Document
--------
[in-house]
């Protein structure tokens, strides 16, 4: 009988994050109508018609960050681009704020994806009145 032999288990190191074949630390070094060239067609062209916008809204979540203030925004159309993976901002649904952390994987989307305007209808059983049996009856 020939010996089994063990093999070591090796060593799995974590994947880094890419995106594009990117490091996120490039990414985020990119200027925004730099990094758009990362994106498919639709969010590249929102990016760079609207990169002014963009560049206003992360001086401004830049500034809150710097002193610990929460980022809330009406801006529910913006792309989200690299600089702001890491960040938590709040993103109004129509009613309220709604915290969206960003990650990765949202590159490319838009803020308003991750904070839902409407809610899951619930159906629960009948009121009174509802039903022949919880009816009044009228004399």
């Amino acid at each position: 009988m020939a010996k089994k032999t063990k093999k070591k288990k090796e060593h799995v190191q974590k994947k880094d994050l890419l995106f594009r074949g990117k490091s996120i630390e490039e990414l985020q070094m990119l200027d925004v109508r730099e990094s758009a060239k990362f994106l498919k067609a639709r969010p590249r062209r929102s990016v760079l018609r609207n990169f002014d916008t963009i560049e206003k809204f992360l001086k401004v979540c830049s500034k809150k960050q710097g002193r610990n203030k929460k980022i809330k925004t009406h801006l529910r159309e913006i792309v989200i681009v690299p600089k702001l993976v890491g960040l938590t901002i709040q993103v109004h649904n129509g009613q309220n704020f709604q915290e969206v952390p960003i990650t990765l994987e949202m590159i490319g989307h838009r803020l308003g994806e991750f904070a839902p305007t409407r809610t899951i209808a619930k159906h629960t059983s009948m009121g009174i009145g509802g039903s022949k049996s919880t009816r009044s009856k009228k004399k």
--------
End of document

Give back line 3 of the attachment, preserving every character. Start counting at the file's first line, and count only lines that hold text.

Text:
């Amino acid at each position: 009988m020939a010996k089994k032999t063990k093999k070591k288990k090796e060593h799995v190191q974590k994947k880094d994050l890419l995106f594009r074949g990117k490091s996120i630390e490039e990414l985020q070094m990119l200027d925004v109508r730099e990094s758009a060239k990362f994106l498919k067609a639709r969010p590249r062209r929102s990016v760079l018609r609207n990169f002014d916008t963009i560049e206003k809204f992360l001086k401004v979540c830049s500034k809150k960050q710097g002193r610990n203030k929460k980022i809330k925004t009406h801006l529910r159309e913006i792309v989200i681009v690299p600089k702001l993976v890491g960040l938590t901002i709040q993103v109004h649904n129509g009613q309220n704020f709604q915290e969206v952390p960003i990650t990765l994987e949202m590159i490319g989307h838009r803020l308003g994806e991750f904070a839902p305007t409407r809610t899951i209808a619930k159906h629960t059983s009948m009121g009174i009145g509802g039903s022949k049996s919880t009816r009044s009856k009228k004399k």